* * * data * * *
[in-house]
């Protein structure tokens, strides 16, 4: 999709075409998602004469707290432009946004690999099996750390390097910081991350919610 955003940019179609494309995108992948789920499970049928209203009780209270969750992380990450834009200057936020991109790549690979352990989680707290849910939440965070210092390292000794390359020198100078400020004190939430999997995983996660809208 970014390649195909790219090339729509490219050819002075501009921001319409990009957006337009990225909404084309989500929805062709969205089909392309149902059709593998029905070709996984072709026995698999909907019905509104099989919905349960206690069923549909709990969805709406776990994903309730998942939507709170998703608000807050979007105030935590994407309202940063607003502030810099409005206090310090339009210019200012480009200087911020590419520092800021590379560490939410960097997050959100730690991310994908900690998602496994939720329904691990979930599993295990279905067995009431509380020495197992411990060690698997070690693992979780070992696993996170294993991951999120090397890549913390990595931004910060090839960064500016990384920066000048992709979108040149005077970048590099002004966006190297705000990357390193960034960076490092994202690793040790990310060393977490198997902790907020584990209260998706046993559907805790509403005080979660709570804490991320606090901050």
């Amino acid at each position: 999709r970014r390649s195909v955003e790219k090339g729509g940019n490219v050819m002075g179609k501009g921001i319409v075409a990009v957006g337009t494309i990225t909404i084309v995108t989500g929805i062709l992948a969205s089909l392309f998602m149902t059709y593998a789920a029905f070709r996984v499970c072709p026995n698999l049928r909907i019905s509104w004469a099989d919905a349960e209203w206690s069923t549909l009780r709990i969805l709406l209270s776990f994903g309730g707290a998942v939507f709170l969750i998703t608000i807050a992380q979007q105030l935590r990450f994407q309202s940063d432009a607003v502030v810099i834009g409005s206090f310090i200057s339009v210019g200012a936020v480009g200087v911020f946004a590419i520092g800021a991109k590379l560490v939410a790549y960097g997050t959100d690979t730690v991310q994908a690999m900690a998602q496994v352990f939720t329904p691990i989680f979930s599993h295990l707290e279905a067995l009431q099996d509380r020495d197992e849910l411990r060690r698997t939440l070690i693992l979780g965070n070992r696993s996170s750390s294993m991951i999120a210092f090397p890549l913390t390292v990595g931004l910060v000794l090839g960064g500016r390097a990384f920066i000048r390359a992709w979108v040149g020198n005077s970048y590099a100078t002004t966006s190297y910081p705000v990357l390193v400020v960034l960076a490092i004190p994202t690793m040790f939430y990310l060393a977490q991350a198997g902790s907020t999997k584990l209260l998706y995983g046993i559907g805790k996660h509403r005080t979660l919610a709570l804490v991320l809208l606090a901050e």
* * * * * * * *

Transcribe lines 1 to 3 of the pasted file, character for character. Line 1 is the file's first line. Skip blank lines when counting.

[in-house]
């Protein structure tokens, strides 16, 4: 999709075409998602004469707290432009946004690999099996750390390097910081991350919610 955003940019179609494309995108992948789920499970049928209203009780209270969750992380990450834009200057936020991109790549690979352990989680707290849910939440965070210092390292000794390359020198100078400020004190939430999997995983996660809208 970014390649195909790219090339729509490219050819002075501009921001319409990009957006337009990225909404084309989500929805062709969205089909392309149902059709593998029905070709996984072709026995698999909907019905509104099989919905349960206690069923549909709990969805709406776990994903309730998942939507709170998703608000807050979007105030935590994407309202940063607003502030810099409005206090310090339009210019200012480009200087911020590419520092800021590379560490939410960097997050959100730690991310994908900690998602496994939720329904691990979930599993295990279905067995009431509380020495197992411990060690698997070690693992979780070992696993996170294993991951999120090397890549913390990595931004910060090839960064500016990384920066000048992709979108040149005077970048590099002004966006190297705000990357390193960034960076490092994202690793040790990310060393977490198997902790907020584990209260998706046993559907805790509403005080979660709570804490991320606090901050």
């Amino acid at each position: 999709r970014r390649s195909v955003e790219k090339g729509g940019n490219v050819m002075g179609k501009g921001i319409v075409a990009v957006g337009t494309i990225t909404i084309v995108t989500g929805i062709l992948a969205s089909l392309f998602m149902t059709y593998a789920a029905f070709r996984v499970c072709p026995n698999l049928r909907i019905s509104w004469a099989d919905a349960e209203w206690s069923t549909l009780r709990i969805l709406l209270s776990f994903g309730g707290a998942v939507f709170l969750i998703t608000i807050a992380q979007q105030l935590r990450f994407q309202s940063d432009a607003v502030v810099i834009g409005s206090f310090i200057s339009v210019g200012a936020v480009g200087v911020f946004a590419i520092g800021a991109k590379l560490v939410a790549y960097g997050t959100d690979t730690v991310q994908a690999m900690a998602q496994v352990f939720t329904p691990i989680f979930s599993h295990l707290e279905a067995l009431q099996d509380r020495d197992e849910l411990r060690r698997t939440l070690i693992l979780g965070n070992r696993s996170s750390s294993m991951i999120a210092f090397p890549l913390t390292v990595g931004l910060v000794l090839g960064g500016r390097a990384f920066i000048r390359a992709w979108v040149g020198n005077s970048y590099a100078t002004t966006s190297y910081p705000v990357l390193v400020v960034l960076a490092i004190p994202t690793m040790f939430y990310l060393a977490q991350a198997g902790s907020t999997k584990l209260l998706y995983g046993i559907g805790k996660h509403r005080t979660l919610a709570l804490v991320l809208l606090a901050e």